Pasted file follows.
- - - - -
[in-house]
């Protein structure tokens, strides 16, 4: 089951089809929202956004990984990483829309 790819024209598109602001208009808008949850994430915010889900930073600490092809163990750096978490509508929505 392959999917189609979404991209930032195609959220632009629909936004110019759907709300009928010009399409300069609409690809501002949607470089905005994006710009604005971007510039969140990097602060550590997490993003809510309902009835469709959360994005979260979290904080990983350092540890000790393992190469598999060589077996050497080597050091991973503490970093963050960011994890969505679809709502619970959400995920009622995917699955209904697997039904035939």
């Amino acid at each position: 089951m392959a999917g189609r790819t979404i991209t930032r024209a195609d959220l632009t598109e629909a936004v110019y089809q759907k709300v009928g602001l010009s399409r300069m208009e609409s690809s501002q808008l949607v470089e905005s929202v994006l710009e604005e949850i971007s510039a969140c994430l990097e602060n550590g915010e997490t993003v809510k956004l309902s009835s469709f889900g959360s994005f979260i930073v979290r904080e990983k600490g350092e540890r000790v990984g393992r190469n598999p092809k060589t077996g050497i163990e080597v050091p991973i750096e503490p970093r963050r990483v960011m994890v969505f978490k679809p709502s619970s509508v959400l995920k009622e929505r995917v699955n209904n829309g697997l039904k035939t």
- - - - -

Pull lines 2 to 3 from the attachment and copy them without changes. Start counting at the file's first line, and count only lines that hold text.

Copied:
């Protein structure tokens, strides 16, 4: 089951089809929202956004990984990483829309 790819024209598109602001208009808008949850994430915010889900930073600490092809163990750096978490509508929505 392959999917189609979404991209930032195609959220632009629909936004110019759907709300009928010009399409300069609409690809501002949607470089905005994006710009604005971007510039969140990097602060550590997490993003809510309902009835469709959360994005979260979290904080990983350092540890000790393992190469598999060589077996050497080597050091991973503490970093963050960011994890969505679809709502619970959400995920009622995917699955209904697997039904035939």
């Amino acid at each position: 089951m392959a999917g189609r790819t979404i991209t930032r024209a195609d959220l632009t598109e629909a936004v110019y089809q759907k709300v009928g602001l010009s399409r300069m208009e609409s690809s501002q808008l949607v470089e905005s929202v994006l710009e604005e949850i971007s510039a969140c994430l990097e602060n550590g915010e997490t993003v809510k956004l309902s009835s469709f889900g959360s994005f979260i930073v979290r904080e990983k600490g350092e540890r000790v990984g393992r190469n598999p092809k060589t077996g050497i163990e080597v050091p991973i750096e503490p970093r963050r990483v960011m994890v969505f978490k679809p709502s619970s509508v959400l995920k009622e929505r995917v699955n209904n829309g697997l039904k035939t």